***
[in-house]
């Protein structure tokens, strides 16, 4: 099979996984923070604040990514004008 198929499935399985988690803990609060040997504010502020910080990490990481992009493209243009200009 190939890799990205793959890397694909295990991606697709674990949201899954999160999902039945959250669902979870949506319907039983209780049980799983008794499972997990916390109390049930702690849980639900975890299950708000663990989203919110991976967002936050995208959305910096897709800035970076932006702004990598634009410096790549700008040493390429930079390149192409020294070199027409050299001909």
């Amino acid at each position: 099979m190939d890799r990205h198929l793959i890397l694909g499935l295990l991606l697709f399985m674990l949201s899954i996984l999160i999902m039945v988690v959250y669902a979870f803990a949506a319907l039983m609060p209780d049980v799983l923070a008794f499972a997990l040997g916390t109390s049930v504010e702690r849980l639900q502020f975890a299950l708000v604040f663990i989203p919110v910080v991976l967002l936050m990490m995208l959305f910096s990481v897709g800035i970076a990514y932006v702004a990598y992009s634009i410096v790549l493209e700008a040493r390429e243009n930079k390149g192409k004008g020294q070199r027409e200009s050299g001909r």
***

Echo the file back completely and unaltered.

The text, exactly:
[in-house]
């Protein structure tokens, strides 16, 4: 099979996984923070604040990514004008 198929499935399985988690803990609060040997504010502020910080990490990481992009493209243009200009 190939890799990205793959890397694909295990991606697709674990949201899954999160999902039945959250669902979870949506319907039983209780049980799983008794499972997990916390109390049930702690849980639900975890299950708000663990989203919110991976967002936050995208959305910096897709800035970076932006702004990598634009410096790549700008040493390429930079390149192409020294070199027409050299001909």
């Amino acid at each position: 099979m190939d890799r990205h198929l793959i890397l694909g499935l295990l991606l697709f399985m674990l949201s899954i996984l999160i999902m039945v988690v959250y669902a979870f803990a949506a319907l039983m609060p209780d049980v799983l923070a008794f499972a997990l040997g916390t109390s049930v504010e702690r849980l639900q502020f975890a299950l708000v604040f663990i989203p919110v910080v991976l967002l936050m990490m995208l959305f910096s990481v897709g800035i970076a990514y932006v702004a990598y992009s634009i410096v790549l493209e700008a040493r390429e243009n930079k390149g192409k004008g020294q070199r027409e200009s050299g001909r």